Advertisement

Cell Growth pp 609-617 | Cite as

Informational Macromolecules in Stationary and Dividing Hepatocytes and Hepatomas

  • J. Paul
  • H. Jacobs
  • R. Shott
  • P. Wilkes
  • G. D. Birnie
Part of the NATO Advanced Study Institutes Series book series (NSSA, volume 38)

Abstract

It is a fundamental tenet of cell biology that the phenotype of the cell is a manifestation of the proteins of which it is composed and that the protein spectrum results from modulated expression of the genes coding for them. It is now clear that regulation at translational level, if it plays a part at all, plays a relatively minor part in determining the amounts of proteins made, and this leaves the implication that the phenotype of a cell is mainly determined by the population of messenger RNA molecules within it. Less than 10 years ago we had no idea of how this population varied in cells of different phenotypes or in different physiological states, and we did not know how the population was comprised. However, the development of analytical methods using nucleic acid hybridization has enabled us to establish a number of general principles and more recently the availability of techniques to prepare DNA libraries has made it possible to start to work out some details.

Keywords

Normal Liver Nucleic Acid Hybridization Globin mRNA Hepatoma Tissue Culture Cell Globin Messenger RNAs 
These keywords were added by machine and not by the authors. This process is experimental and the keywords may be updated as the learning algorithm improves.

Preview

Unable to display preview. Download preview PDF.

Unable to display preview. Download preview PDF.

References

  1. 1.
    Anderson, D.M., Galan, G.A., Britten, R.J. and Davidson, E.H., Devel. Biol., 51: 138–145, 1976.CrossRefGoogle Scholar
  2. 2.
    Birnie, G. D., Macphail, E. Young, B. D., Getz, M. J. and Paul, J., Cell Diff., 3: 221–232, 1974.CrossRefGoogle Scholar
  3. 3.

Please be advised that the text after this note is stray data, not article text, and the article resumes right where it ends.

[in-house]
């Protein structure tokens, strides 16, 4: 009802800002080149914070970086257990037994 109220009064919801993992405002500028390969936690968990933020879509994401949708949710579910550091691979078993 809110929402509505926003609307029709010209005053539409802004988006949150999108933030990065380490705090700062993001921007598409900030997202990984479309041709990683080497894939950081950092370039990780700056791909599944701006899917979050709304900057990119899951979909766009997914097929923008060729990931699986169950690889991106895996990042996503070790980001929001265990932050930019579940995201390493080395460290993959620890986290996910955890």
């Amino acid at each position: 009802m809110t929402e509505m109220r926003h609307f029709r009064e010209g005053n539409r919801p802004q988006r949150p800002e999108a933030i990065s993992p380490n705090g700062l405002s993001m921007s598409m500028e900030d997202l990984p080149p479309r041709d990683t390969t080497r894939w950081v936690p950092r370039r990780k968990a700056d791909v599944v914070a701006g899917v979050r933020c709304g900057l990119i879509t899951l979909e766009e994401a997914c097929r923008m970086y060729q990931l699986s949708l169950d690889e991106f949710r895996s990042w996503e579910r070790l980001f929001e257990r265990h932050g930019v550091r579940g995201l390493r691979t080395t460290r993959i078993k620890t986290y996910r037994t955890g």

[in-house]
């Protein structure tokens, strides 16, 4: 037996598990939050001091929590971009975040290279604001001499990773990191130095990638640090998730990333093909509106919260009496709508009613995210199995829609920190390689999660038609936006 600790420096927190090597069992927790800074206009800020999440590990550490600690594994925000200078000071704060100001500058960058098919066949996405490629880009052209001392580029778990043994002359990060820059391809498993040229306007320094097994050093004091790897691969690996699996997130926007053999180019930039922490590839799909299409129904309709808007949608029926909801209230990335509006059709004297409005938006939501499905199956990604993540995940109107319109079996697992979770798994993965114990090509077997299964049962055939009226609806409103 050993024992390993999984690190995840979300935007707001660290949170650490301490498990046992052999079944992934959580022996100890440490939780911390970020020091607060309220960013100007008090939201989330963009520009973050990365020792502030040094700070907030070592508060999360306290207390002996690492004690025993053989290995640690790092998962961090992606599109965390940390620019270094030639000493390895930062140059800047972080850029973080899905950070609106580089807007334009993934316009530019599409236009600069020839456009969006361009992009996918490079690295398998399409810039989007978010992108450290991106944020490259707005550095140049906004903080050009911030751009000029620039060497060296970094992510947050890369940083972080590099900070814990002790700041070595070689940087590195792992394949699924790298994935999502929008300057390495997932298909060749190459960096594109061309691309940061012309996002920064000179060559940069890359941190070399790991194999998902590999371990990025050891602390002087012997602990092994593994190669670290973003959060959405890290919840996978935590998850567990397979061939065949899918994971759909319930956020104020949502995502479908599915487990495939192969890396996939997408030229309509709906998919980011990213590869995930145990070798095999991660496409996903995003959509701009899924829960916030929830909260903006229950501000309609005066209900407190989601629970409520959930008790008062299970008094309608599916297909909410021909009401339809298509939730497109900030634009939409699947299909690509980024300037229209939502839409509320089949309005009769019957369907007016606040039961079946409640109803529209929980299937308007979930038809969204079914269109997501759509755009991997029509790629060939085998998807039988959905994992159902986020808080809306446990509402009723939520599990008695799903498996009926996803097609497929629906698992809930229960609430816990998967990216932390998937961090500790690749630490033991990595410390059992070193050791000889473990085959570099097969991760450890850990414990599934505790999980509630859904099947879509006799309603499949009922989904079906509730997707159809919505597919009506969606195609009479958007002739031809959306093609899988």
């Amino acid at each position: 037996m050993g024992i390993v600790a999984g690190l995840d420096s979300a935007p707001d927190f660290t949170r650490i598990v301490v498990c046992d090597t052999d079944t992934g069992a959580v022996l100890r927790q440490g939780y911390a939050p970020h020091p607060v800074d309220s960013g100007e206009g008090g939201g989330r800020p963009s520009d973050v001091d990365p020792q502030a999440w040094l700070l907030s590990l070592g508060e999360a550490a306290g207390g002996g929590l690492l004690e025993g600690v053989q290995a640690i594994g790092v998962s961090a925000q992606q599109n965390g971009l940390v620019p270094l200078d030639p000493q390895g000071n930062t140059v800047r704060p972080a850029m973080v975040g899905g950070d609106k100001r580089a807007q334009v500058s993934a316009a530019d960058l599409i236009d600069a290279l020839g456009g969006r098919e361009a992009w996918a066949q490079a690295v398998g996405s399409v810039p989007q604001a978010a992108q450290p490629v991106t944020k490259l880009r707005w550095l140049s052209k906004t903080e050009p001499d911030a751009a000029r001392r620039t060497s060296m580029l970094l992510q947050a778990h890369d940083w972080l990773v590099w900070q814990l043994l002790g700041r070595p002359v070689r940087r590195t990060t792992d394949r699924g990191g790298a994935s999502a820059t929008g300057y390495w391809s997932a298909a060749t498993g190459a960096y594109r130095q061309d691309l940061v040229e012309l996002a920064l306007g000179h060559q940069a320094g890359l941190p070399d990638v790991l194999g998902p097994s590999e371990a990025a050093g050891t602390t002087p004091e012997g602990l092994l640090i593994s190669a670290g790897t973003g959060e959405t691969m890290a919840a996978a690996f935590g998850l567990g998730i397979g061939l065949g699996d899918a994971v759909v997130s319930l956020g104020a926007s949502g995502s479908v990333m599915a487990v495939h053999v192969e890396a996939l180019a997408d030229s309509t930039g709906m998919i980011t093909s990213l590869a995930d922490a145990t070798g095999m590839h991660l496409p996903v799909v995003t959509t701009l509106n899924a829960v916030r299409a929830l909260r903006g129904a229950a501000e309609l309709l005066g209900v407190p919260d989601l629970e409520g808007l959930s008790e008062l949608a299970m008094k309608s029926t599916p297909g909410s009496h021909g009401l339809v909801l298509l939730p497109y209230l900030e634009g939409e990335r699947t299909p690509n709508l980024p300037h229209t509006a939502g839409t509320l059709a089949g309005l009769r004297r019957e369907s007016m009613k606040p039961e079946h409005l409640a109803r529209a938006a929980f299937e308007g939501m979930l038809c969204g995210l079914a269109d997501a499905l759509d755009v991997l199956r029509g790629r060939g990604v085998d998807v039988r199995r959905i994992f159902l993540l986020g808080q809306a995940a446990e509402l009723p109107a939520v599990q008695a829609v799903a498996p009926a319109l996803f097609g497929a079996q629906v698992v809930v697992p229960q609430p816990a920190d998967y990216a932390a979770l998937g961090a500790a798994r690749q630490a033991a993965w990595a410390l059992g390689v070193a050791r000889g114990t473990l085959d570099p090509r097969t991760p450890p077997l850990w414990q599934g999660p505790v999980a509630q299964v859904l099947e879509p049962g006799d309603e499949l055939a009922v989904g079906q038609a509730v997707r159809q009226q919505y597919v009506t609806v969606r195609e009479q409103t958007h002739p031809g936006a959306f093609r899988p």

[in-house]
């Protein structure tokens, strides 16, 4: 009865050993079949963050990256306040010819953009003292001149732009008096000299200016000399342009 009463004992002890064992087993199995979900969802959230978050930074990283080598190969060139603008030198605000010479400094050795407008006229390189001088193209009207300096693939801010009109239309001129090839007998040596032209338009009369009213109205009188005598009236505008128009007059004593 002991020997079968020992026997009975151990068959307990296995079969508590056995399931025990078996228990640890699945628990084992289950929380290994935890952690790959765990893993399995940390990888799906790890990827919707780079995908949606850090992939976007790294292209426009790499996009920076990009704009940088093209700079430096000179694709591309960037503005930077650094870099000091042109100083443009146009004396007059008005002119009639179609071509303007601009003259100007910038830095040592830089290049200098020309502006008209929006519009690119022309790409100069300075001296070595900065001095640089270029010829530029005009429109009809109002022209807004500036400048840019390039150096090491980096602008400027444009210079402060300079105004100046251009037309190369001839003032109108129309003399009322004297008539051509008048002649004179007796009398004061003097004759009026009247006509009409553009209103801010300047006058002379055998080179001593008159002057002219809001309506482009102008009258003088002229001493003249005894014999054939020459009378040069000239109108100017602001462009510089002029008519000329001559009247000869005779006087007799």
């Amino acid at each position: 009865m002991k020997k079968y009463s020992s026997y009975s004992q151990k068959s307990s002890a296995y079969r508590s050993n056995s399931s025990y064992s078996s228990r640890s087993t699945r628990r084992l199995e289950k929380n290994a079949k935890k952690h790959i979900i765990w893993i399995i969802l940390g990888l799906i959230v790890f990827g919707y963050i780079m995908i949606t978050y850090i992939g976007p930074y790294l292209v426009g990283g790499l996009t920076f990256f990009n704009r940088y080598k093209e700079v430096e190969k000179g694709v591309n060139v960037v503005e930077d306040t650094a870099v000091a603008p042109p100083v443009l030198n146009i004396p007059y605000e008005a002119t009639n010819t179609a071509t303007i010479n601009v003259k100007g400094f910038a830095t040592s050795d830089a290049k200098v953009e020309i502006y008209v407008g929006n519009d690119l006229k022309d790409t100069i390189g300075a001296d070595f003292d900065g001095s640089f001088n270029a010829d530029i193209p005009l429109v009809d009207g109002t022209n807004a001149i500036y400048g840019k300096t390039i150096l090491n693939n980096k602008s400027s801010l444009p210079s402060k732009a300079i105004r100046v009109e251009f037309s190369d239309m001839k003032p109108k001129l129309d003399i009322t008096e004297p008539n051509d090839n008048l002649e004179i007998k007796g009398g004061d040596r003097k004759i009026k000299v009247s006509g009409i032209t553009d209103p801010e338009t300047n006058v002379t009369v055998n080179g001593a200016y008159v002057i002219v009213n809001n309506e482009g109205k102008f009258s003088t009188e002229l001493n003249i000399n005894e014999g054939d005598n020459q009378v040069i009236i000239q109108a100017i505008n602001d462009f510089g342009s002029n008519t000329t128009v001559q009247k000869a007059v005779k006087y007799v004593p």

Bishop, J.O., Morton, J.G., Rosbash, M. and Richardson, M., Nature, 250: 199–204, 1974.PubMedCrossRefGoogle Scholar
  4. 4.
    Britten, R.J. and Kohne, D.E., Science, 161: 529–540, 1968.PubMedCrossRefGoogle Scholar
  5. 5.
    Church, R.B. and McCarthy, B.J., J. Mol. Biol., 23: 477–486, 1967.PubMedCrossRefGoogle Scholar
  6. 6.
    Davidson, E.H. and Hough, B., J. Mol. Biol. 56: 491–506, 1971.PubMedCrossRefGoogle Scholar
  7. 7.
    Grady, L.J. and Campbell, W.P., Nature New Biology, 243: 195–198, 1973.PubMedGoogle Scholar
  8. 8.
    Hastie, N.D. and Bishop, J.O., Cell, 9: 761–774, 1976.PubMedCrossRefGoogle Scholar
  9. 9.
    Hough-Evans, B.R., Ernst, S.G., Britten, R.J. and Davidson, E.H., Dev. Biol., 69: 258–269, 1977.CrossRefGoogle Scholar
  10. 10.
    Jacobs, H. and Birnie, G.D., Nucl. Acids. Res., 8: 3087–3103, 1980.PubMedCrossRefGoogle Scholar
  11. 11.
    Judd, B.H., Shen, M.W. and Kaufman, Z.C., Genetics, 71: 139–152, 1972.PubMedGoogle Scholar
  12. 12.
    Krieg, L., Alonso, A. and Volm, M., Eur. J. Biochem., 96: 77–85, 1979.PubMedCrossRefGoogle Scholar
  13. 13.
    Rolton, H.A., Birnie, G.D. and Paul, J. Nucl. Acids Res., 6: 25–39, 1977.Google Scholar
  14. 14.
    Wilkes, P.R., Birnie, G.D. and Paul, J., Nucl. Acids Res., 6: 2193–2208, 1979.PubMedCrossRefGoogle Scholar
  15. 15.
    Williams, J.G., Hoffman, R. and Penman, S., Cell 11: 901–907, 1977.PubMedCrossRefGoogle Scholar
  16. 16.
    Williams, J.G., and Penman, S., Cell, 6: 197–206, 1975.PubMedCrossRefGoogle Scholar
  17. 17.
    Young, B.D., Birnie, G.D. and Paul, J., Biochem, 15: 2823–2829, 1976.CrossRefGoogle Scholar

Copyright information

© Plenum Press, New York 1982

Authors and Affiliations

  • J. Paul
    • 1
  • H. Jacobs
    • 1
  • R. Shott
    • 1
  • P. Wilkes
    • 1
  • G. D. Birnie
    • 1
  1. 1.Beatson Institute for Cancer ResearchBearsden, GlasgowScotland

Personalised recommendations